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Although his spacious home in the North Shore Long Island suburb of Cove Neck sits right on the water with a spectacular million-dollar view, Valenti insisted this summer that we tromp around the back through wet grass to see his huge vegetable garden, proudly showing off his tomatoes and fresh herbs. "Nick takes over the kitchen," says his wife, Linda. "He loves to experiment."

During a five-hour gastronomic tour of his Manhattan empire, Valenti offered a running commentary on the origin and quality of the ingredients as if performing on the Food Network. At a six-course tasting at the Rockefeller Center Sea Grill, Valenti, who gets up at 5:30 a.m. so he can work out to keep his weight under control, had more notes than a Broadway critic for Ed Brown, a chef who's won two stars at two RA restaurants, Tropica and the Sea Grill, and presided over Aces. Valenti complained about the gritty taste of the truffles in the tuna tartare ("The best ones aren't in season yet," agreed the genial Brown), noted that the cilantro overwhelmed the black-sea-bass carpaccio, and gave an unqualified rave to the codfish in black-bean sauce.

Still, Valenti's company has been more famous for its financial transactions than for its food. Founded in the fifties by a New Jersey coffee czar, Abraham Wechsler, who got into the food business when he acquired a cafeteria chain in lieu of money owed, Restaurant Associates has had multiple personalities in the past half-century.

The glamour era began when Jerome Brody, Wechsler's son-in-law and the company's president, along with food impresario Joseph Baum, poured a fortune into creating such hot spots as The Four Seasons, La Fonda del Sol, and the 24-hour bistro at the Brasserie; introduced upscale Italian food at the Forum of the XII Caesars; and pioneered unusual locations such as the original deluxe airport restaurant, the Newarker.

But by the time Valenti signed on as a trainee in 1969, the company had been transformed into a food-service behemoth -- operating thruway, museum, and airport restaurants; a candy company; a hotel chain; vending machines -- and an ailing giant at that. As Gael Greene described the situation in "Twilight of the Gods," a 1970 New York Magazine article, "The mighty $100 million keeper of bed and board had fallen to its knees by the end of the sixties. Money men, not food men, were making the decisions. Restaurant Associates shifted its focus from class to mass."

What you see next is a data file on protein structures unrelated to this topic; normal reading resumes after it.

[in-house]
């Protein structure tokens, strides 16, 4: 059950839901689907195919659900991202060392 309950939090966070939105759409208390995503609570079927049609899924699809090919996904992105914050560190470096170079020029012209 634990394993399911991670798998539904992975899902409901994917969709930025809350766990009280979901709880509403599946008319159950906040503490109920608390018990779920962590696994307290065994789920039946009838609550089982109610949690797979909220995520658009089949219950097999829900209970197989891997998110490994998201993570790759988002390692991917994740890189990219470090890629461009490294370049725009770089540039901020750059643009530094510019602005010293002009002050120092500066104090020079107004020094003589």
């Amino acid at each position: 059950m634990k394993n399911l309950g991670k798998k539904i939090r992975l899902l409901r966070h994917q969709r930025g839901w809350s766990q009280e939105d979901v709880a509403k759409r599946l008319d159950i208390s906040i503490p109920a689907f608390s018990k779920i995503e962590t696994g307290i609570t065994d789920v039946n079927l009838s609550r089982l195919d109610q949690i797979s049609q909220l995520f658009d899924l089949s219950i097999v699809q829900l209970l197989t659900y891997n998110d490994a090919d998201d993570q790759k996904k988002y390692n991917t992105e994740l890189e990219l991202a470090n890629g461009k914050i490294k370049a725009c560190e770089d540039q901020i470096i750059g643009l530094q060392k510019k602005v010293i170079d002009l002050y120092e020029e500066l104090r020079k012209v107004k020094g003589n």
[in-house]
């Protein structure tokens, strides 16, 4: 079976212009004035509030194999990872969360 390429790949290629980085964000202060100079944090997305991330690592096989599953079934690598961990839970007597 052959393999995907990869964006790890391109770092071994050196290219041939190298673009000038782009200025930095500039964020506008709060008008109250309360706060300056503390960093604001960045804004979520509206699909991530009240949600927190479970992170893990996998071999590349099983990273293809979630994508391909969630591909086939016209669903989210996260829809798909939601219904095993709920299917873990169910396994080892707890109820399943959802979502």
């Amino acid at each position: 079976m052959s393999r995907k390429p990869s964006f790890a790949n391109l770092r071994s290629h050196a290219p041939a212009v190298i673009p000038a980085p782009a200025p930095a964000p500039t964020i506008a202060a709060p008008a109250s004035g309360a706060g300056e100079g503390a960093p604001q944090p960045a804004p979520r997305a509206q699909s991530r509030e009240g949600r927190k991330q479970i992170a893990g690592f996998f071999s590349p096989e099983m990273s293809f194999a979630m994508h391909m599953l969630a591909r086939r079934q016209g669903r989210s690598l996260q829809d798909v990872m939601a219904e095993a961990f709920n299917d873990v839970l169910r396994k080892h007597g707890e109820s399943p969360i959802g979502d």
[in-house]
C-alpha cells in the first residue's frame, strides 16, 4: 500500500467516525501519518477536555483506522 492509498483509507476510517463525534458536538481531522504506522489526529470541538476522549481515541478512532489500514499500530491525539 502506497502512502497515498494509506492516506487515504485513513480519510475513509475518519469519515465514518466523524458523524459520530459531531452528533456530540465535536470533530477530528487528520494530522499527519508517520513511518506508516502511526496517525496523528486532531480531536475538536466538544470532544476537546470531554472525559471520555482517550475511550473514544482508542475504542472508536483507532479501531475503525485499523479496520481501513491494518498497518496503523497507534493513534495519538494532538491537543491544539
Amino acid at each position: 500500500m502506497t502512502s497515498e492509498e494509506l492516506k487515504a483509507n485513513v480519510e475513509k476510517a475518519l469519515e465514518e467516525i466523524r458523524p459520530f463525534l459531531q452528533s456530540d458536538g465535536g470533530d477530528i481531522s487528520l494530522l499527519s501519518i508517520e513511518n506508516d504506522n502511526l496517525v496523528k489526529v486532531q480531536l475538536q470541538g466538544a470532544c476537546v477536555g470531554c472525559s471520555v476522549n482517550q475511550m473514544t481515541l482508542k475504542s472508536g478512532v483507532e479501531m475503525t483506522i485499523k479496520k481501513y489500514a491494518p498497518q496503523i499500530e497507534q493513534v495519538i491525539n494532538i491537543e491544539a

Brody was ousted in 1964; Baum hung on until 1970 (later winning more food-world glory as the operator of the Rainbow Room and Windows on the World). Thanks to a mixture of bad luck and bad management, the company posted huge losses, and the stock collapsed in 1970.

Valenti didn't grow up in the kind of family that could afford to eat at The Four Seasons. His father, Rosario, who died three years ago, scraped by as a construction worker; his two brothers dropped out of high school to help support the family. Nick, the youngest, attended a two-year college hospitality program in Brooklyn. He joined RA upon graduation.

"Nick was always the first to get to work," says Dominick Varacalli, RA's gregarious veteran senior vice-president for operations, "and the last to leave." Valenti's first major opportunity came when he was assigned to manage the John Peel restaurant, a down-on-its-luck hotel steakhouse in Old Westbury. He wooed customers by going upscale, replacing the plastic tablecloths with linen, upgrading the beef, adding a fancy Sunday brunch, and working the door seven days a week to welcome the regulars. "My experience in turning around one restaurant," he says, "is what I've used to turn around the entire company." The steakhouse revenues jumped from $1 million to $4 million a year.

"Nick is a very fast learner," says Max Pine, the president of Restaurant Associates from 1976 to 1993, when he was gracefully edged out in favor of his former protégé. Pine plucked Valenti from the obscurity of Long Island and moved him into a series of troubleshooting management jobs, salvaging other failing restaurants. "Nick's batting average was high."